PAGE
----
Top 5 Very Embarrassing & Common Mistakes in French


Today, it’s Comme une Française TV’s first birthday!

To celebrate this event, I figured you’d want something VERY honest, VERY fresh and VERY useful. 🙂

Bonjour I’m Géraldine, your French teacher. Welcome to Comme une Française.
Today, like every Tuesday, I’ll help you get better at speaking and understanding everyday French.
C’est parti !

Just a warning: this episode contains explicit sexual expressions (in French and in English) so you might want to use earbuds or send the kids to play in their rooms.

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1) Je te baise – Je t’embrasse

 This is a very classic mistake!

For “to do the cheek kisses (in French greetings)” we use the phrasal verb Faire la bise. Do NOT use Baiser –  even if Google Translate suggests it!

Learn more about this French greeting in my lesson: La Bise

You have to use the whole phrase Faire la bise because baiser by itself means: “to f*ck.” Either literally (explicit) or figuratively, as in:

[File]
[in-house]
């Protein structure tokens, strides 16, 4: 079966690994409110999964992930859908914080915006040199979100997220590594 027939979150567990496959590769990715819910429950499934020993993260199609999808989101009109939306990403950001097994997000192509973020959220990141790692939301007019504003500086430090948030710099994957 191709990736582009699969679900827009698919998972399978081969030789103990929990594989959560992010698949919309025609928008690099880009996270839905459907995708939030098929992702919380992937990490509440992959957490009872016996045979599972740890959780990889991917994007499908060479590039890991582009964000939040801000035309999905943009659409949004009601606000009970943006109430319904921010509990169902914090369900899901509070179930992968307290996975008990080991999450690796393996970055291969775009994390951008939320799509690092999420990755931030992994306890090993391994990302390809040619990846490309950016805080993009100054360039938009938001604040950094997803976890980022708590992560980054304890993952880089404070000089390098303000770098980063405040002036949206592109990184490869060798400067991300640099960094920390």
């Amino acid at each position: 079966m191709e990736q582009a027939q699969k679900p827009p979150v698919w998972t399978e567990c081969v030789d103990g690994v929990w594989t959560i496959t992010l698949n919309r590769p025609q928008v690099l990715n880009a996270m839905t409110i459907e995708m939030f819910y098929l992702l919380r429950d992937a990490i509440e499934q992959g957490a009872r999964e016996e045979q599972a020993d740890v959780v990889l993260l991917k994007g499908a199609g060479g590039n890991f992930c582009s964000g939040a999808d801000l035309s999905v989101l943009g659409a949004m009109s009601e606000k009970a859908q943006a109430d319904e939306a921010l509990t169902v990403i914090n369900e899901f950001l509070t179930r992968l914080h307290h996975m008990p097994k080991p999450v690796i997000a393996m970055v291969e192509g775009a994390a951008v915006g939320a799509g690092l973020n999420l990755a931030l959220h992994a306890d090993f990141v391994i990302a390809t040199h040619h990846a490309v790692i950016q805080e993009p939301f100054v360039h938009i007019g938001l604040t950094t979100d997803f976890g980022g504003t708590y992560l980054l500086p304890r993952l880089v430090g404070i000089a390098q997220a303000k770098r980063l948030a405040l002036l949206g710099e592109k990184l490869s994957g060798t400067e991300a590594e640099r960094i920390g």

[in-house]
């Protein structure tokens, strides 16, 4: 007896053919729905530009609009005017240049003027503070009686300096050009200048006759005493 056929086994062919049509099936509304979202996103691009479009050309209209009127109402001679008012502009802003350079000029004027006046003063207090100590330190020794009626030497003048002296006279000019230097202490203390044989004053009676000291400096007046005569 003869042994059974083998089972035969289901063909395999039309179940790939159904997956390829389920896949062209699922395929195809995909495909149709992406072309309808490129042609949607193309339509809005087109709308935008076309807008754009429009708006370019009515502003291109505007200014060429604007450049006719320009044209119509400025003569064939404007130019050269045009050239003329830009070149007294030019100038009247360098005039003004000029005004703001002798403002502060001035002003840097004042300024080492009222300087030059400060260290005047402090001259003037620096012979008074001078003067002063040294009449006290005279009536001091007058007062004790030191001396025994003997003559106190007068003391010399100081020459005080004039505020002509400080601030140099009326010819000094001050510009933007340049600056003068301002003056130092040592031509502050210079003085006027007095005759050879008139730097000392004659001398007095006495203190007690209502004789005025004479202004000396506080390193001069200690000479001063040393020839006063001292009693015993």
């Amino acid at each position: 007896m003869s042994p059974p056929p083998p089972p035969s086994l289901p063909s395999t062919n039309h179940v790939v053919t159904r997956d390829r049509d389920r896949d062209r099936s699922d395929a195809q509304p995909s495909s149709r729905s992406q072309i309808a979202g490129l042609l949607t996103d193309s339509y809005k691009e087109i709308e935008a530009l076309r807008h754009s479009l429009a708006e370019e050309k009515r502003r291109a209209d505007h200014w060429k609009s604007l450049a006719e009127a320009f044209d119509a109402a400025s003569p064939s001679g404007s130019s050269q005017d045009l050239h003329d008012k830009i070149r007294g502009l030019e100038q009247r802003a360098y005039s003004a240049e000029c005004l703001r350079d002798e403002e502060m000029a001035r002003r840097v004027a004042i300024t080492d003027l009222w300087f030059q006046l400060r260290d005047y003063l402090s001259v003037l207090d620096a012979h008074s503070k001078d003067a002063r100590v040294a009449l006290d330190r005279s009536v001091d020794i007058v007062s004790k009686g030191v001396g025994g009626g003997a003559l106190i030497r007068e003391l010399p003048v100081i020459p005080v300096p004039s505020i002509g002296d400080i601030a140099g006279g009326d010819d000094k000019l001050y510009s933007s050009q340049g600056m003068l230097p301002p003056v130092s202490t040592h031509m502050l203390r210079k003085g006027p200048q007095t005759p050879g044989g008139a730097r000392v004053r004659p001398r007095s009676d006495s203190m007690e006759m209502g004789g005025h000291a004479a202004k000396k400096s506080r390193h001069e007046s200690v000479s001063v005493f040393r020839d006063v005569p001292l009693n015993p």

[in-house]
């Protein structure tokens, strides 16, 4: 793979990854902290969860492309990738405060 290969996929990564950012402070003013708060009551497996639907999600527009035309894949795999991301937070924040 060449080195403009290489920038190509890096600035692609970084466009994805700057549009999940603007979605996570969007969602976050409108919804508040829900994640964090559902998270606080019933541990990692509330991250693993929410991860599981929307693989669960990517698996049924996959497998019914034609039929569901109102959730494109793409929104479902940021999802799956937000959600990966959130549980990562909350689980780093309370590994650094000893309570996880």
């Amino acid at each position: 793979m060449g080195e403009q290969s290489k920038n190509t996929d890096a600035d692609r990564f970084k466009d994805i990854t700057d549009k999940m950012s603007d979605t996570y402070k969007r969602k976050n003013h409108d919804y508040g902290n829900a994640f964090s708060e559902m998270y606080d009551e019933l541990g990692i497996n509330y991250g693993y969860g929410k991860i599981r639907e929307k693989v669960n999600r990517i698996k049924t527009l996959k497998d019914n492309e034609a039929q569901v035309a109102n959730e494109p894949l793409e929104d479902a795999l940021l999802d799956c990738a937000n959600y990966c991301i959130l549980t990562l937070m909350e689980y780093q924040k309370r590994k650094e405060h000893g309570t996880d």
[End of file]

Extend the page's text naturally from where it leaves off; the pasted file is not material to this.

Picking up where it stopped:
Ah merde, je suis baisée. = Ah sh*t, I’m f*cked. 

So be careful with that one!

You can also use S’embrasser (= to kiss each other) for Faire la bise… But it can be ambiguous! For example: 

Allez, on s’embrasse !” = “Come on, let’s do (the greeting) la bise.” (“On” is more chaste.)

J’ai envie de t’embrasser.” = “I want to kiss you.” (“Je” is more personal, intimate.)

Keep track of the context! 🙂

Finally, “Kisses” at the end of a letter (or an email) would be simple: Bises, or Je t’embrasse, or (familiar) Bisous.

2) Je suis excitée – J’ai hâte 

To say “I’m excited,” do NOT say Je suis excité(e) !

Instead, you can use:

  • J’ai hâte ! (= I can’t wait.)
  • Je suis impatiente à l’idée de… (= I’m excited about…)

Indeed, for an adult, excité(e) means aroused. As also in: Ça m’excite. (= It’s arousing.) That can be embarrassing! 

However, we sometimes use excité innocently… when applied to children, mostly.